Aggies Invent: Students Help Solve Real World Problems through Technology

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This guest post is written by Rodney Boehm, the Director of Engineering Entrepreneurship and an Associate Professor of Practice in the Texas A&M University College of Engineering.

It’s no secret that augmented and virtual reality are taking the world by storm. From gaming to health care to space travel — the sky is literally the limit with AR/VR. That is why I am so excited that Dell is joining the Engineering Entrepreneurship Program at Texas A&M University for Aggies Invent this weekend. Aggies Invent is a 48-hour intensive design experience that allows students to solve real problems and mingle with experts from industry. We host roughly three of these events each semester. Last year, our AR/VR-themed weekend, sponsored by Dell, was one of our most popular events of 2017. It didn’t hurt that each member of the winning team was awarded a Dell Precision 5520 Mobile Workstation.

Aggies Invent will take place this weekend (11/30-12/2), with a kickoff Friday afternoon when students select a need statement provided by Dell and our other partners, Accenture, Intel and Nvidia. These need statements are real problems that the AR/VR industry is currently trying to solve. Teams will be formed, and then the students get to work and produce a rudimentary prototype within a few hours. On Saturday, the teams will spread out across our 60,000 square foot makerspace — the Susu and Mark A. Fischer Engineering Design Center — or they’ll get together in one of our many huddle rooms in the Zachry Engineering Education Complex. By the end of the night, most teams will start working on their video and pitch, which they’ll present to a panel of judges on Sunday afternoon. It’s fast-paced, and I think it’s a great simulator for life beyond Texas A&M.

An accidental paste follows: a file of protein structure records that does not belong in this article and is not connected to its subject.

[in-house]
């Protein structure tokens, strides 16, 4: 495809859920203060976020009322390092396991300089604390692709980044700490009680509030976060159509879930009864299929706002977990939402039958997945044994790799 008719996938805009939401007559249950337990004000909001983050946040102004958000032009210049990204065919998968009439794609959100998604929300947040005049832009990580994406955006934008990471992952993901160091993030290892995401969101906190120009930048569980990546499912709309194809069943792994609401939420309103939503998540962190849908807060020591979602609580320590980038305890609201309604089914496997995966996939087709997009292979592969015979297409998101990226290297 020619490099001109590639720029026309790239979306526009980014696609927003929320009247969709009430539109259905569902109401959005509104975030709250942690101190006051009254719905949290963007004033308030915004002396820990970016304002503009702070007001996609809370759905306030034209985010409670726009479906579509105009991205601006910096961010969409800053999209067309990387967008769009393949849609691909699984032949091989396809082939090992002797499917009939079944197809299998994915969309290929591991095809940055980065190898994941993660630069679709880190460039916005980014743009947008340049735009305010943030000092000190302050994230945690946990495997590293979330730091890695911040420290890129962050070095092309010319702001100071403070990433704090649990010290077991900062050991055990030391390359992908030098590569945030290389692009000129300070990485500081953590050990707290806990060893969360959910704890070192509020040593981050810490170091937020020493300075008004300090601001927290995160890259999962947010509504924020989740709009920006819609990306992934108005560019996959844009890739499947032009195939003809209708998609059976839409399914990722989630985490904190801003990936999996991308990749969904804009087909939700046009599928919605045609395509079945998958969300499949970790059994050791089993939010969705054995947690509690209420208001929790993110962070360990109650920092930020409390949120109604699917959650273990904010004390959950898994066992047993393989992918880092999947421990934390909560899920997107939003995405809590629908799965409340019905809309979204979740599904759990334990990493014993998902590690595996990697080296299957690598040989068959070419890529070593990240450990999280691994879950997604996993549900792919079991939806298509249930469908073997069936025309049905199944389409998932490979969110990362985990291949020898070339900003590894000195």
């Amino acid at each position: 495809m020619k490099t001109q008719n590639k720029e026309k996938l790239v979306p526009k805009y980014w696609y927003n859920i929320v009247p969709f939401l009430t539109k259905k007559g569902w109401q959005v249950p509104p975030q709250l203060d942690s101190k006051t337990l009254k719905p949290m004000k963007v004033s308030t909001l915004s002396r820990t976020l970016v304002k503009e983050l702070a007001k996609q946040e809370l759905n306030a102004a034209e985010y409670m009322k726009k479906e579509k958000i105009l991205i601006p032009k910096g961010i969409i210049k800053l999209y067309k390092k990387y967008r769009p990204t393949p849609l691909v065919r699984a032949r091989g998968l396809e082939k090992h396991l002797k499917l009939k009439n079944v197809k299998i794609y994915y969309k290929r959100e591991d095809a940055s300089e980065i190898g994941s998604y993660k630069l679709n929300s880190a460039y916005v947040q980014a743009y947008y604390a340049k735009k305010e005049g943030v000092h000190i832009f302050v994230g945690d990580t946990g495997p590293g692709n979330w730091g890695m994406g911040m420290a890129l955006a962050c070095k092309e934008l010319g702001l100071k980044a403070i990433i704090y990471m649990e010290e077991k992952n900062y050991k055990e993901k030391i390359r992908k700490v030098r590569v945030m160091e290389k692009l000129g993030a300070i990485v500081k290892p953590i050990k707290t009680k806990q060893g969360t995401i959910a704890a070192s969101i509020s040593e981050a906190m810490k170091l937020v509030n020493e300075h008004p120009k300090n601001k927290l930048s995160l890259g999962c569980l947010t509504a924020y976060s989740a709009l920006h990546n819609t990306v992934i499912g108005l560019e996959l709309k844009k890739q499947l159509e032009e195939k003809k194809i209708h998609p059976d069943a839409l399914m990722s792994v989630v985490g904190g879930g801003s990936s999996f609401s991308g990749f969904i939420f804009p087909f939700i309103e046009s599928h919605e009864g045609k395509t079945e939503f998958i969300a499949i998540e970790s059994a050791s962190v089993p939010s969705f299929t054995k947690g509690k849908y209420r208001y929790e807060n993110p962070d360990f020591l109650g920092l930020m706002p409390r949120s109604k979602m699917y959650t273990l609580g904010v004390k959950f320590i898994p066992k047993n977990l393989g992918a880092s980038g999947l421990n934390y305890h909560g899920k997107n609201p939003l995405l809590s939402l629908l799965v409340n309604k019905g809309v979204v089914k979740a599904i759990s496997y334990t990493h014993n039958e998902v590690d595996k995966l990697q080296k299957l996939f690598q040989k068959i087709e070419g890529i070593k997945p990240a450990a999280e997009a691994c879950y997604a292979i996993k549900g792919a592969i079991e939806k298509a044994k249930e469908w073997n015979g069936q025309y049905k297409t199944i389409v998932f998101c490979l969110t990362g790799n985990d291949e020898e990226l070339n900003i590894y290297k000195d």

As a professor of practice and director of engineering entrepreneurship, I feel it is my obligation to prepare our students to be the movers and shakers of tomorrow. What better way to do that than by giving them the opportunity to work side-by-side with experienced engineers from Dell using technology that will pave the way we live in the future.

Last year, I was blown away by the ideas our students came up with in such a short period of time. They thought outside the box, put their heads together and came up with solutions to problems that major industries are trying to solve. The first place team, Shovel, designed a program that would allow construction workers to see where pipes are located underground before they start digging. Another team, AKU, created an entirely new car-buying experience that would allow the consumer to remain in the comfort of their own home. Team ARchitecture would make construction less costly by eliminating errors before they occur. These are just a few examples of some of the innovative ideas that were born in just 48 hours.

 

We all know that a college education isn’t just about acing exams. It’s about rolling up your sleeves, problem-solving and developing the communications skills required to work on a team. Aggies Invent gives students real-world experience that will jump off their resumé and serve as a talking point with potential employers. Not only does the experience give students a chance to harness their creativity, but it also allows them to gain invaluable practice networking with industry leaders. Who knows, perhaps some of the students who participate this weekend will later go on to work for Dell, bringing their innovative ideas into the homes of millions of Americans.

Dell pulled out all the stops last year, and I can’t wait to see what our students create this time around.

Learn about our global intensive design experience happening in February — Invent for the Planet.

 

Rodney Boehm is the Director of Engineering Entrepreneurship and an Associate Professor of Practice in the Texas A&M University College of Engineering.  He has broad industry experiences, including over 35 years in all aspects of the telecommunications industry (sales, marketing, manufacturing, business development, and technical design), extensive experience in international companies, and running a startup.  Currently he is using his technical business experiences to develop and run innovation and entrepreneurial programs for the College of Engineering, including Aggies Invent, Engineering Inc, and courses focused on developing an entrepreneurial mindset.  He holds a BS and ME in Electrical Engineering from Texas A&M University.

 

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